Security Features of Ordinary Operating Systems
A multiprogramming operating system performs several functions that relate to security. To see how, examine Figure 5-10, which illustrates how an operating system interacts with users, provides services, and allocates resources.
We can see that the system addresses several particular functions that involve computer security:
User authentication. The operating system must identify each user who requests access and must ascertain that the user is actually who he or she purports to be. The most common authentication mechanism is password comparison.
Memory protection. Each user's program must run in a portion of memory protected against unauthorized accesses. The protection will certainly prevent outsiders' accesses, and it may also control a user's own access to restricted parts of the program space. Differential security, such as read, write, and execute, may be applied to parts of a user's memory space. Memory protection is usually performed by hardware mechanisms, such as paging or segmentation.
File and I/O device access control. The operating system must protect user and system files from access by unauthorized users. Similarly, I/O device use must be protected. Data protection is usually achieved by table lookup, as with an access control matrix.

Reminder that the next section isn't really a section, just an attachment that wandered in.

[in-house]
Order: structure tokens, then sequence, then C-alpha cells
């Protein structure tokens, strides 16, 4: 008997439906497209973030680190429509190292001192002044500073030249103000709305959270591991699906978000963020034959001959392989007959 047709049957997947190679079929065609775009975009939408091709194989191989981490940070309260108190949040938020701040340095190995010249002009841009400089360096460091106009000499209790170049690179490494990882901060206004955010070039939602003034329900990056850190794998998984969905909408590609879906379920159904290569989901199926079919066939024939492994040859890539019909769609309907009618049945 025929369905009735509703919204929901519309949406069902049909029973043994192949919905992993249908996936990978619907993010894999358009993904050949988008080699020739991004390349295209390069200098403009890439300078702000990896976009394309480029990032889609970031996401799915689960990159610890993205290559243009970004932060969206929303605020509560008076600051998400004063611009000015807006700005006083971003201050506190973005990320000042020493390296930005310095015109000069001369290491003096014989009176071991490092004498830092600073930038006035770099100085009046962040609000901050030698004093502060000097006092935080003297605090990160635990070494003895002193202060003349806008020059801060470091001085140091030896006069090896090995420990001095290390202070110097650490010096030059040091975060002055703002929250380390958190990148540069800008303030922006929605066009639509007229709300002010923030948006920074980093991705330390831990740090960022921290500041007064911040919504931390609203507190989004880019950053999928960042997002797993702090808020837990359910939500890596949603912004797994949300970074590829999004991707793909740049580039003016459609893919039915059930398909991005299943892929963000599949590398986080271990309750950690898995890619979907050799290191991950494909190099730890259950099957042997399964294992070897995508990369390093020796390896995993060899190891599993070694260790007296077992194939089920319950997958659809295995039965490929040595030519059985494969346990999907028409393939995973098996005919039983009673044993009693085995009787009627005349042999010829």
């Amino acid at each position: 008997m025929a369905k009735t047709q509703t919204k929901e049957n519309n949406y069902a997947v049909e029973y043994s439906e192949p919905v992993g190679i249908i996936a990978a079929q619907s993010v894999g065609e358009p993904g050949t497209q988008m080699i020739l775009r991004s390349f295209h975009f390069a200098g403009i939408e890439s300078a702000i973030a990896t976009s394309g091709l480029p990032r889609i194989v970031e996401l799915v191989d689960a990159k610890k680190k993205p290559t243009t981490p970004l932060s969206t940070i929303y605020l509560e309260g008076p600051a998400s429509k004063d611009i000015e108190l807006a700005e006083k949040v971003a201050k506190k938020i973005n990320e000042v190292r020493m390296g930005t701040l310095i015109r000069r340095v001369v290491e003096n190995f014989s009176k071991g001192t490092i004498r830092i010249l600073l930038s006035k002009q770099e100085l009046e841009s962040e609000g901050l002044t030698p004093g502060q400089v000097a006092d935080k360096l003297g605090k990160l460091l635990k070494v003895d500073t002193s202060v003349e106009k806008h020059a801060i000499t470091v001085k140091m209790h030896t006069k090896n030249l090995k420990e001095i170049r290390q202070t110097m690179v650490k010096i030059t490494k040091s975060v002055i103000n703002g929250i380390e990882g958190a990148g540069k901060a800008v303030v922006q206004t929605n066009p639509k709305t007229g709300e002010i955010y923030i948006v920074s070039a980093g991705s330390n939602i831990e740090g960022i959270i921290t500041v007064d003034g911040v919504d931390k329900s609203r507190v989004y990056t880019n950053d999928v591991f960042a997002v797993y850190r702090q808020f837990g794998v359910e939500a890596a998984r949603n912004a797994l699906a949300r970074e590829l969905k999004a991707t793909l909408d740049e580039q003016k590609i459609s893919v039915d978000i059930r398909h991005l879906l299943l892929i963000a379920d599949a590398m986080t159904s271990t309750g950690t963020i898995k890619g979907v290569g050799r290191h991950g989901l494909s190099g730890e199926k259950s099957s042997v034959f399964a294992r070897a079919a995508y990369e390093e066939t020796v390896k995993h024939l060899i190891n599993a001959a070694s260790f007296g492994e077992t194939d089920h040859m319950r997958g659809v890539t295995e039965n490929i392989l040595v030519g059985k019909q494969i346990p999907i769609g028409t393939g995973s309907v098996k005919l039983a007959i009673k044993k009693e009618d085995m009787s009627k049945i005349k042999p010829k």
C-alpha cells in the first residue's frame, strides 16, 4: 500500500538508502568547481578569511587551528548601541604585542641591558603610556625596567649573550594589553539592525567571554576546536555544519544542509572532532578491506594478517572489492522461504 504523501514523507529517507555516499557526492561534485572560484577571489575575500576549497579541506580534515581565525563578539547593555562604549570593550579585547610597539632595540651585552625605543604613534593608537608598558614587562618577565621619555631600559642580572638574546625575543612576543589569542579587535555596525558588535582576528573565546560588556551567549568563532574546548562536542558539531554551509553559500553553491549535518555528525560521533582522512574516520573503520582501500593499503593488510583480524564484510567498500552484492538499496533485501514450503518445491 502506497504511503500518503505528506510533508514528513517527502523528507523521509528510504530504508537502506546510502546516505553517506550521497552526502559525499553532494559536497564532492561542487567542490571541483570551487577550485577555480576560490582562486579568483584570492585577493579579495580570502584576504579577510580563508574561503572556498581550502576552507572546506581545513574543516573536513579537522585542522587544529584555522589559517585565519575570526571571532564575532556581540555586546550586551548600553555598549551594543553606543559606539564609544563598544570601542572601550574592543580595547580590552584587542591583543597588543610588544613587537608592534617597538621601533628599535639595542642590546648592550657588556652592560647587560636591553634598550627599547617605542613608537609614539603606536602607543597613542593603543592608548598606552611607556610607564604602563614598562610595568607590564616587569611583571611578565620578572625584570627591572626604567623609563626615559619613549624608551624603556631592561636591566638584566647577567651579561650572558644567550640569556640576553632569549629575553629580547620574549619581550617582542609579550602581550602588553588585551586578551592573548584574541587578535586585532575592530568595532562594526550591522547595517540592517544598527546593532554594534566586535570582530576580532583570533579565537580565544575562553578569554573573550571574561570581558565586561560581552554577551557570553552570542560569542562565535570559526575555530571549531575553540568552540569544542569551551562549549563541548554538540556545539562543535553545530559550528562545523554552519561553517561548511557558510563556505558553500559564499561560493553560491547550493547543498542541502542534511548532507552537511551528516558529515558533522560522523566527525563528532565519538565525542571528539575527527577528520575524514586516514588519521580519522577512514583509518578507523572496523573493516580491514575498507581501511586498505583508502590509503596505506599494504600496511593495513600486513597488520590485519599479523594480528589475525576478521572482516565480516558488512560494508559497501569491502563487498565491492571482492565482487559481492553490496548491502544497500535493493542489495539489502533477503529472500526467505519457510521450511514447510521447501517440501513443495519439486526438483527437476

Allocation and access control to general objects. Users need general objects, such as constructs to permit concurrency and allow synchronization. However, access to these objects must be controlled so that one user does not have a negative effect on other users. Again, table lookup is the common means by which this protection is provided.
Enforced sharing. Resources should be made available to users as appropriate. Sharing brings about the need to guarantee integrity and consistency. Table lookup, combined with integrity controls such as monitors or transaction processors, is often used to support controlled sharing.
Guaranteed fair service. All users expect CPU usage and other service to be provided so that no user is indefinitely starved from receiving service. Hardware clocks combine with scheduling disciplines to provide fairness. Hardware facilities and data tables combine to provide control.
Interprocess communication and synchronization. Executing processes sometimes need to communicate with other processes or to synchronize their accesses to shared resources. Operating systems provide these services by acting as a bridge between processes, responding to process requests for asynchronous communication with other processes or synchronization. Interprocess communication is mediated by access control tables.
Protected operating system protection data. The operating system must maintain data by which it can enforce security. Obviously if these data are not protected against unauthorized access (read, modify, and delete), the operating system cannot provide enforcement. Various techniques, including encryption, hardware control, and isolation, support isolation of operating system protection data.